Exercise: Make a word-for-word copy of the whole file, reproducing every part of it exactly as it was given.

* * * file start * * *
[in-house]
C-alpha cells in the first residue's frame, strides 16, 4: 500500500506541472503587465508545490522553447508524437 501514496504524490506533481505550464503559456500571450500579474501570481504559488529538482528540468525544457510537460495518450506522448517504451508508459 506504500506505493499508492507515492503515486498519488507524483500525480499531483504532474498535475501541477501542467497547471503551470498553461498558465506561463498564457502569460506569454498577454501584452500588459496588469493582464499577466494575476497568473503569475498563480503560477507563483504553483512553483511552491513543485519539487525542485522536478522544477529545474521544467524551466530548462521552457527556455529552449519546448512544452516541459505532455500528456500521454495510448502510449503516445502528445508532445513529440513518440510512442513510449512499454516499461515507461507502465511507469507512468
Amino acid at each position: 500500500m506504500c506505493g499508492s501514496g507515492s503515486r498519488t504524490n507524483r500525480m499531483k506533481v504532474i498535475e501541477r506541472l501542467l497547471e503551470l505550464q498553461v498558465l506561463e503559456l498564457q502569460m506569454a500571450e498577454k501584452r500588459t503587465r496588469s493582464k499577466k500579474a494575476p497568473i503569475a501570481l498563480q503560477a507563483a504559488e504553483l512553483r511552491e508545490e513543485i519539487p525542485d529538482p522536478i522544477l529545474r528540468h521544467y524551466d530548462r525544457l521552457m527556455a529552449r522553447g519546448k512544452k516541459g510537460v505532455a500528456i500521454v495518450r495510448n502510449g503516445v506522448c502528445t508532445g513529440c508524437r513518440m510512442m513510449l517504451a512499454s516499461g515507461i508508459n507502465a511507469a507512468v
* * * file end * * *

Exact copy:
[in-house]
C-alpha cells in the first residue's frame, strides 16, 4: 500500500506541472503587465508545490522553447508524437 501514496504524490506533481505550464503559456500571450500579474501570481504559488529538482528540468525544457510537460495518450506522448517504451508508459 506504500506505493499508492507515492503515486498519488507524483500525480499531483504532474498535475501541477501542467497547471503551470498553461498558465506561463498564457502569460506569454498577454501584452500588459496588469493582464499577466494575476497568473503569475498563480503560477507563483504553483512553483511552491513543485519539487525542485522536478522544477529545474521544467524551466530548462521552457527556455529552449519546448512544452516541459505532455500528456500521454495510448502510449503516445502528445508532445513529440513518440510512442513510449512499454516499461515507461507502465511507469507512468
Amino acid at each position: 500500500m506504500c506505493g499508492s501514496g507515492s503515486r498519488t504524490n507524483r500525480m499531483k506533481v504532474i498535475e501541477r506541472l501542467l497547471e503551470l505550464q498553461v498558465l506561463e503559456l498564457q502569460m506569454a500571450e498577454k501584452r500588459t503587465r496588469s493582464k499577466k500579474a494575476p497568473i503569475a501570481l498563480q503560477a507563483a504559488e504553483l512553483r511552491e508545490e513543485i519539487p525542485d529538482p522536478i522544477l529545474r528540468h521544467y524551466d530548462r525544457l521552457m527556455a529552449r522553447g519546448k512544452k516541459g510537460v505532455a500528456i500521454v495518450r495510448n502510449g503516445v506522448c502528445t508532445g513529440c508524437r513518440m510512442m513510449l517504451a512499454s516499461g515507461i508508459n507502465a511507469a507512468v